It appears #PPGate is off to a good start:
Representatives from Coca-Cola, Ford Motor Co. and Xerox say they’ve asked Planned Parenthood to remove their names as corporate donors to the embattled organization.
The move follows a Daily Signal report revealing the names of 41 companies that Planned Parenthood listed as donors. That list, which was featured on Planned Parenthood’s website, has since been removed.
This latest development comes in the wake of two undercover videos that showed Planned Parenthood executives talking about the sale of fetal body parts. Planned Parenthood is facing both federal and state investigations—and the possibility of losing taxpayer funding.
Notice the language used by The Daily Signal.
We Asked Companies About Their Donations to Planned Parenthood. Here’s How They Responded.
Notice that all they did was ask about their donations in light of the new revelations of Planned Parenthood being ghouls profiting off the corpses of murdered infants. And those corporations that weren’t advertisers or donors were very quick to point out they weren’t.
Now, it’s fair to ask why these tactics have been more immediately effective than the Tor boycott, and there are two reasons.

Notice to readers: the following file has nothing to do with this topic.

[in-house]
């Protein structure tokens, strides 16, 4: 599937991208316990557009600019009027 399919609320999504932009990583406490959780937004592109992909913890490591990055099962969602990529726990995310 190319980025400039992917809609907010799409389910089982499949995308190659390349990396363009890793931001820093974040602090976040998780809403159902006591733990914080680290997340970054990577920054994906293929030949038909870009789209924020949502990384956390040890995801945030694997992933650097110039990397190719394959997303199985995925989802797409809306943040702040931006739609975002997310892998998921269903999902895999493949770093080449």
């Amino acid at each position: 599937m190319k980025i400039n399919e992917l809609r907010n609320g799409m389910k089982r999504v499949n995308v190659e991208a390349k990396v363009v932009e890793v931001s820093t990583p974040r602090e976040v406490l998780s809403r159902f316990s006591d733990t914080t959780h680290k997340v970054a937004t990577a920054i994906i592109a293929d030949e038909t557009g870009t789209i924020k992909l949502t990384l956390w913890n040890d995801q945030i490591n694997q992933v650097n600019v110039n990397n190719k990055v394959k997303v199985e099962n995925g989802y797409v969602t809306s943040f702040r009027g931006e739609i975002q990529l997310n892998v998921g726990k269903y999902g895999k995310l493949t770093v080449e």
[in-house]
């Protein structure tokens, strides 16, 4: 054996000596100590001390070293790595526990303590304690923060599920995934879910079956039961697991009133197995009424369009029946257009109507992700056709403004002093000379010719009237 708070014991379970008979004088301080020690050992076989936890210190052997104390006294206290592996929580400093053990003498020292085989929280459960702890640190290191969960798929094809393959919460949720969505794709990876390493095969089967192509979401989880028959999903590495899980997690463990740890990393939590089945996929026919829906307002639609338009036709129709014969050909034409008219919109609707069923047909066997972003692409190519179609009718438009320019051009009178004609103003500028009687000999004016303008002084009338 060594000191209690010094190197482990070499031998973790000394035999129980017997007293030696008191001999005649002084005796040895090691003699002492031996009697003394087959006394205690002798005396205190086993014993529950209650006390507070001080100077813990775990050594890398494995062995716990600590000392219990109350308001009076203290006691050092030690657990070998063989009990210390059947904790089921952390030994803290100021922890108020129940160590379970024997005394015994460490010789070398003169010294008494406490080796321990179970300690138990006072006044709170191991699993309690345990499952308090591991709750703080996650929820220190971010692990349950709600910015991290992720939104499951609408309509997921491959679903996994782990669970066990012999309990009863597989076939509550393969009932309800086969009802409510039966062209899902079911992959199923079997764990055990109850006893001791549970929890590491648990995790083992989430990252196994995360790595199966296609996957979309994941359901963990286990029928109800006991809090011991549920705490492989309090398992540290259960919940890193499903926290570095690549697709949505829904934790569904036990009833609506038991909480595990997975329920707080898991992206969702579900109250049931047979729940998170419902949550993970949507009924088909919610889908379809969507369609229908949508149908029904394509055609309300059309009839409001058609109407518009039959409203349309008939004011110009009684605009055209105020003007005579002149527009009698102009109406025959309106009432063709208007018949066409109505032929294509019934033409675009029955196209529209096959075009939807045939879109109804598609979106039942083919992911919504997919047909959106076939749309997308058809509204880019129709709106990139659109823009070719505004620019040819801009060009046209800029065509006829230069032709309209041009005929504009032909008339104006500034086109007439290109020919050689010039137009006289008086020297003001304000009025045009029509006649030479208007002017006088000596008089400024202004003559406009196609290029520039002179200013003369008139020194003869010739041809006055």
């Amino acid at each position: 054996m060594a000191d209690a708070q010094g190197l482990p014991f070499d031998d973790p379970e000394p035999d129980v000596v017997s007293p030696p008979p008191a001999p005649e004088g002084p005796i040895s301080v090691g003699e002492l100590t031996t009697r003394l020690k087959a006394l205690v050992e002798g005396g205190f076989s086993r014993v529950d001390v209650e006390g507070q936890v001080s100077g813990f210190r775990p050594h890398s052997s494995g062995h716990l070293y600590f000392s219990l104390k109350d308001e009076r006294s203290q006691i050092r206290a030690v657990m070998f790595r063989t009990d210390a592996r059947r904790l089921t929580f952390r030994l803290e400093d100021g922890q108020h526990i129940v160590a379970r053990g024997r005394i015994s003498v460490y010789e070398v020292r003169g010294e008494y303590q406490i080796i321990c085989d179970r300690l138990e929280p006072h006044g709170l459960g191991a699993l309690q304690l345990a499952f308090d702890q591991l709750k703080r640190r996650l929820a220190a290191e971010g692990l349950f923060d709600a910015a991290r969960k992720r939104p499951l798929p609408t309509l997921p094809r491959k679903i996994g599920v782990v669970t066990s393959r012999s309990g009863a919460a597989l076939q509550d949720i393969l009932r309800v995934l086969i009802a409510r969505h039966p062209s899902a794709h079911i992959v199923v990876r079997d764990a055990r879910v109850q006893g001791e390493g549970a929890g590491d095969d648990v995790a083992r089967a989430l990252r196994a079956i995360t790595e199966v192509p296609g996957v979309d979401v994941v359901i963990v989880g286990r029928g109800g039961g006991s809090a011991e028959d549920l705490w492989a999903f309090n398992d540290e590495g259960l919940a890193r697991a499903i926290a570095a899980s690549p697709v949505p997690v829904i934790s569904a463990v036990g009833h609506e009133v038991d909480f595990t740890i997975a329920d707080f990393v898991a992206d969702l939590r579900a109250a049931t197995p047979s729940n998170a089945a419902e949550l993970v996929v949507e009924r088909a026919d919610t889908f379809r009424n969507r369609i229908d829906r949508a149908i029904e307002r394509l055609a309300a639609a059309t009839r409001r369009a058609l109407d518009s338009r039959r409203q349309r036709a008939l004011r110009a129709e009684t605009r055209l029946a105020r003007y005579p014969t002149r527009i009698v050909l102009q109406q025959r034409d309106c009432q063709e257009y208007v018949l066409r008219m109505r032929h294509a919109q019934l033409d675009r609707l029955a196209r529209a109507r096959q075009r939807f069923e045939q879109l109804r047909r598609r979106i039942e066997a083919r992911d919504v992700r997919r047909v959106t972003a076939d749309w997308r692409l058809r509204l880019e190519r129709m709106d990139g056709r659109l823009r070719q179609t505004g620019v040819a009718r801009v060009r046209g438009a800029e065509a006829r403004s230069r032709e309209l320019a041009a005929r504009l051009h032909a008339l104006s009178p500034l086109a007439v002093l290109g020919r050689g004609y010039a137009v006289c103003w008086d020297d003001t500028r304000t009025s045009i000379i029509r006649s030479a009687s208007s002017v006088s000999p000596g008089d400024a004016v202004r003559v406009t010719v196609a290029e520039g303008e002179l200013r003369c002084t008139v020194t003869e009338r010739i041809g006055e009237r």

- Coke, Ford, and Xerox do NOT want to be associated with human organ trafficking. Tor Books doesn’t care if it happens to denigrate a few thousand of its customers.
- Targeting the advertisers always works better than targeting the company responsible. It’s the “Amenable Authority” problem. The Daily Signal and #PPGate would have gotten nowhere if they’d gone after Planned Parenthood directly.
The problem is that Tor Books doesn’t really have any advertisers. And the only individual at Tor who gives a damn about the customers and is theoretically in a position to do something about Gallo is Tom Doherty, but he’s got far less juice there than his title would indicate and he wasn’t willing to let PNH storm out in a huff, which is what he would have had to do to hold Gallo accountable.
So we can’t hit from outside, but only from upstairs. Which is why the only real question is how seriously Macmillan takes its code of conduct and if they’re willing to call PNH’s bluff.
But regardless, the key is persistence and patience. Sam Biddle was, and is, GG’s top target and he’s still at Gawker. Does that make #GamerGate a failure? Of course not. So, relax, and be ready to go back into action next week.